Atlantic Panic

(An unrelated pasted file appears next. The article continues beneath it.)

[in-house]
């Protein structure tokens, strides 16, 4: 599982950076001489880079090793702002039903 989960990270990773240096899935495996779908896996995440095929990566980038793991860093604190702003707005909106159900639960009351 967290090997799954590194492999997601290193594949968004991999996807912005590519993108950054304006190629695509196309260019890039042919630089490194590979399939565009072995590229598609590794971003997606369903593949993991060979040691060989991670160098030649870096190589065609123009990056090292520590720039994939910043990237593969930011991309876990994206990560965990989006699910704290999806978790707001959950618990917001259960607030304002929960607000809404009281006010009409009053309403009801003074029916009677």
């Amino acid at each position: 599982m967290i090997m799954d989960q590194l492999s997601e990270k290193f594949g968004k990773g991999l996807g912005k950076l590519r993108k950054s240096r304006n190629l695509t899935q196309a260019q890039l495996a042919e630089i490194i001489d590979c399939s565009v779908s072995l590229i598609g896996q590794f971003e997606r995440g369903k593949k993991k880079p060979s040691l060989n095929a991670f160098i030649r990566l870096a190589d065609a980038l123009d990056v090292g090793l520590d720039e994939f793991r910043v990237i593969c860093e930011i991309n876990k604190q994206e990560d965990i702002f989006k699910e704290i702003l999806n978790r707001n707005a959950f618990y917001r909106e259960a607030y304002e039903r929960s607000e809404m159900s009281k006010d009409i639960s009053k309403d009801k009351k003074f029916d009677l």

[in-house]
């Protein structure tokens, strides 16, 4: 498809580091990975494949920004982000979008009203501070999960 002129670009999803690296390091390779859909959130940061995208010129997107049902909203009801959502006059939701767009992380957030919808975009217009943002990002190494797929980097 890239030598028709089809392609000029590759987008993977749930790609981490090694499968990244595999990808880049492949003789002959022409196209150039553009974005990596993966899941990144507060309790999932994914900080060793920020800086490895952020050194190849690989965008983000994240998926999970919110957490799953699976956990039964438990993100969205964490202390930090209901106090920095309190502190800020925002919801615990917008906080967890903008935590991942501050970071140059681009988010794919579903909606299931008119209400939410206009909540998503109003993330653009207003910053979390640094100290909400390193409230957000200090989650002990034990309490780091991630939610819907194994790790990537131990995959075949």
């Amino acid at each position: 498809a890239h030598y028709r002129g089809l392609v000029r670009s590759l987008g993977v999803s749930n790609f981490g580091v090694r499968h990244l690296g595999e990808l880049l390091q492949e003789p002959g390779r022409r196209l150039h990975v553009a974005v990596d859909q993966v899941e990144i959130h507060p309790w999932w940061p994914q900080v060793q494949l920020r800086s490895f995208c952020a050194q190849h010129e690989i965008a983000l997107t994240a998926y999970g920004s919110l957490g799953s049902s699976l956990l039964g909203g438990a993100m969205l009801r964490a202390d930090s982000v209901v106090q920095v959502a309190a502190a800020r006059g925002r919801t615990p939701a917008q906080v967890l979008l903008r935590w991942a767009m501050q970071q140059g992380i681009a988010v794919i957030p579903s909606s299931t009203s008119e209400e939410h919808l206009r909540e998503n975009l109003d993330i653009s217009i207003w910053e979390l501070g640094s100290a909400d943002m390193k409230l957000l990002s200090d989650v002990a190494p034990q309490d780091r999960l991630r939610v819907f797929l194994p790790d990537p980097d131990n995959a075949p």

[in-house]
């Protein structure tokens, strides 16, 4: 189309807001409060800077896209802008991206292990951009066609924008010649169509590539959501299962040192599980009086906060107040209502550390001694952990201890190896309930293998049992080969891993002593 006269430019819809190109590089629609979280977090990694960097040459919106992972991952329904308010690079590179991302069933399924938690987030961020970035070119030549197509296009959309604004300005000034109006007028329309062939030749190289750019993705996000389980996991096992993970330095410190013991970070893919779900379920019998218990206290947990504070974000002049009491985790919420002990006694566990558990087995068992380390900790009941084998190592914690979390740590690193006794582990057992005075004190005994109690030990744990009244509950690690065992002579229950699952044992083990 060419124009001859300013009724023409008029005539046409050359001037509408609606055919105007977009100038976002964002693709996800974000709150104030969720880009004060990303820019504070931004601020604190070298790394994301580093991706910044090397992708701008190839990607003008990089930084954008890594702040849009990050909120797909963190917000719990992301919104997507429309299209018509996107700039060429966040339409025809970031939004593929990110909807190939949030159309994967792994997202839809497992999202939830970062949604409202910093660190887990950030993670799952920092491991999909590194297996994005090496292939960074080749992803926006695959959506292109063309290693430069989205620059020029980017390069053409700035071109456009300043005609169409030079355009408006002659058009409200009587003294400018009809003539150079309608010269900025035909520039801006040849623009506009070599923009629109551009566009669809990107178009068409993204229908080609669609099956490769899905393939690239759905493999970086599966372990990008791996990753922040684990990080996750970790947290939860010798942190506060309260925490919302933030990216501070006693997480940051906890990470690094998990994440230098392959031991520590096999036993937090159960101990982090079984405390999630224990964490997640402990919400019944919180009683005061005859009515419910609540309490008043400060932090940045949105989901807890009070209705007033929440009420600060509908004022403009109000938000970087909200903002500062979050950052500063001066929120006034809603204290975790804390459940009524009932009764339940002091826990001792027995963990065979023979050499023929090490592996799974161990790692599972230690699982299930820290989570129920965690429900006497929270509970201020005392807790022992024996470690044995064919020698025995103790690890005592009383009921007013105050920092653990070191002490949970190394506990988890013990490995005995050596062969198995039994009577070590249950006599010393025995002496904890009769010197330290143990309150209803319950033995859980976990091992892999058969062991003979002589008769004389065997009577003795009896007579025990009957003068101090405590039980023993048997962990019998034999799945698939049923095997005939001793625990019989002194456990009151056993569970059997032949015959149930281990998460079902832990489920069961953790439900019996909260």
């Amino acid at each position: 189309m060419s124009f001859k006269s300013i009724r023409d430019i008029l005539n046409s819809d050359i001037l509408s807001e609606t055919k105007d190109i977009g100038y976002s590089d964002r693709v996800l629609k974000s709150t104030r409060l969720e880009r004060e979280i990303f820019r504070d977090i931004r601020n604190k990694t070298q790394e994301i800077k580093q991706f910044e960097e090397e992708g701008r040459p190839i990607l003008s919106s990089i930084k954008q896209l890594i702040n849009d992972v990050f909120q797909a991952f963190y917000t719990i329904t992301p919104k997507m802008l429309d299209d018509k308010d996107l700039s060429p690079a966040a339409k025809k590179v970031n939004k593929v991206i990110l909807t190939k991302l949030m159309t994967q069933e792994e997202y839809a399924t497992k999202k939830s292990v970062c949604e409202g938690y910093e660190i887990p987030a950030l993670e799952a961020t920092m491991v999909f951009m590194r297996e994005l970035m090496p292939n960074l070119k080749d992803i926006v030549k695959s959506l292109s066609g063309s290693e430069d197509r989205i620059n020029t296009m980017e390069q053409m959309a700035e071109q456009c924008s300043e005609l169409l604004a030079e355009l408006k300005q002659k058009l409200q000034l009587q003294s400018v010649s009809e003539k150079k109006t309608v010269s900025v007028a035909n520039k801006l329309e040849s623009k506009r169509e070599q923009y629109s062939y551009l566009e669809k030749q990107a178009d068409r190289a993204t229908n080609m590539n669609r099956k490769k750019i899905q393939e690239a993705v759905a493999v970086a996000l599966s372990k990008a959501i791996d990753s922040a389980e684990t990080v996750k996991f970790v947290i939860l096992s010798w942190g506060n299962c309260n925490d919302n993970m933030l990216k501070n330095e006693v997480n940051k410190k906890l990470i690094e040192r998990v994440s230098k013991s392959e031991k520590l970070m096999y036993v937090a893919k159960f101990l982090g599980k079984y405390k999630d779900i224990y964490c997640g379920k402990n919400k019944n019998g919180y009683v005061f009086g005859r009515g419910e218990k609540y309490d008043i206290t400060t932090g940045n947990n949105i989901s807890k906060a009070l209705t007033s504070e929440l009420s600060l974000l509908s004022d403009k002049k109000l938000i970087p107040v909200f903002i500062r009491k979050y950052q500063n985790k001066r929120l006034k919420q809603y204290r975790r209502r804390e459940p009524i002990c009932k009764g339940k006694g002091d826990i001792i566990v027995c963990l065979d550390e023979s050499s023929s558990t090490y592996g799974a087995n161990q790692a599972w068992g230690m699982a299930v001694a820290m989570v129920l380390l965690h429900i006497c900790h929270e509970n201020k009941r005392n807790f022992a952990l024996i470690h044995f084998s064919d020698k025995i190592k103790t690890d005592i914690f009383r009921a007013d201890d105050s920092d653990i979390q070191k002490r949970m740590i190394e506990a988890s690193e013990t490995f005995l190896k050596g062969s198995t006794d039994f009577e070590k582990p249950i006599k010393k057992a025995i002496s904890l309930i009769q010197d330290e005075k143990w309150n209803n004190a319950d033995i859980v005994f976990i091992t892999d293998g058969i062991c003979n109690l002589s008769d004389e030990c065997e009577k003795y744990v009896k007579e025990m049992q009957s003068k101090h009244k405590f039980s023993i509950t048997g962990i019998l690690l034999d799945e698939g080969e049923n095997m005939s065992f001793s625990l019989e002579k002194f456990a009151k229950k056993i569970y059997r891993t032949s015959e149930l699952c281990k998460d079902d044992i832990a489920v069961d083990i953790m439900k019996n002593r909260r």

Hurricane Katrina was a devastating Category 5 Atlantic hurricane that caused 1392 fatalities and damage estimated between $97.4 billion to $145.5 billion in late August 2005, particularly in the city of New Orleans and its surrounding area. At the time, it was the costliest tropical cyclone on record, later tied by Hurricane Harvey of 2017. Katrina was the twelfth tropical cyclone, the fifth hurricane, and the third major hurricane of the 2005 Atlantic hurricane season. It was also the fourth-most intense Atlantic hurricane to make landfall in the contiguous United States, gauged by barometric pressure. Katrina began on August 23, 2005, with the merger of a tropical wave and the remnants of Tropical Depression Ten. Early the following day, the depression intensified into a tropical storm and headed generally westward toward Florida. On August 25, two hours before making landfall at Hallandale Beach, it strengthened into a hurricane. After briefly weakening to tropical storm strength over southern Florida, Katrina entered the Gulf of Mexico on August 26 and rapidly intensified. The storm strengthened into a Category 5 hurricane over the warm waters of the Gulf of Mexico before weakening to a high-end Category 3 hurricane at its second landfall on August 29 over southeast Louisiana and Mississippi. The largest loss of life in Hurricane Katrina was due to flooding caused by engineering flaws in the flood protection system, particularly the levee around the city of New Orleans. Eventually, 80% of the city, as well as large areas in neighboring parishes, were flooded for weeks. The flooding destroyed most of New Orleans's transportation and communication facilities, leaving tens of thousands of people who did not evacuate the city prior to landfall with little access to food, shelter, and other basic necessities. The disaster in New Orleans prompted a massive national and international response effort, including federal, local, and private rescue operations to evacuate those displaced from the city in the following weeks. After the storm, multiple investigations concluded that the U.S. Army Corps of Engineers, which had designed and built the region's levees decades earlier, was responsible for the failure of the flood-control systems. However, federal courts later ruled that the Corps could not be held financially liable due to sovereign immunity in the Flood Control Act of 1928.The emergency response from federal, state, and local governments was widely criticized, leading to the resignation of Federal Emergency Management Agency (FEMA) director Michael D. Brown and New Orleans Police Department (NOPD) Superintendent Eddie Compass. Many other government officials faced criticism for their responses, especially New Orleans Mayor Ray Nagin, Louisiana Governor Kathleen Blanco, and President George W. Bush. However, several agencies, such as the United States Coast Guard (USCG), National Hurricane Center (NHC), and National Weather Service (NWS), were commended for their actions, with the NHC being particularly praised for its accurate forecasts well in advance. Katrina was the earliest 11th named storm on record, before being surpassed by Tropical Storm Kyle on August 14, 2020. The destruction and loss of life caused by the storm prompted the name Katrina to be retired by the World Meteorological Organization in April 2006. On January 4, 2023, the National Hurricane Center (NHC) updated the Katrina fatality data based on a report by Rappaport (2014) which reduced the number from an estimated 1,833 to 1,392. The same NHC report also revised the total damage estimate keeping Hurricane Katrina as the costliest storm ever––$190 billion according to NOAA's National Centers for Environmental Information.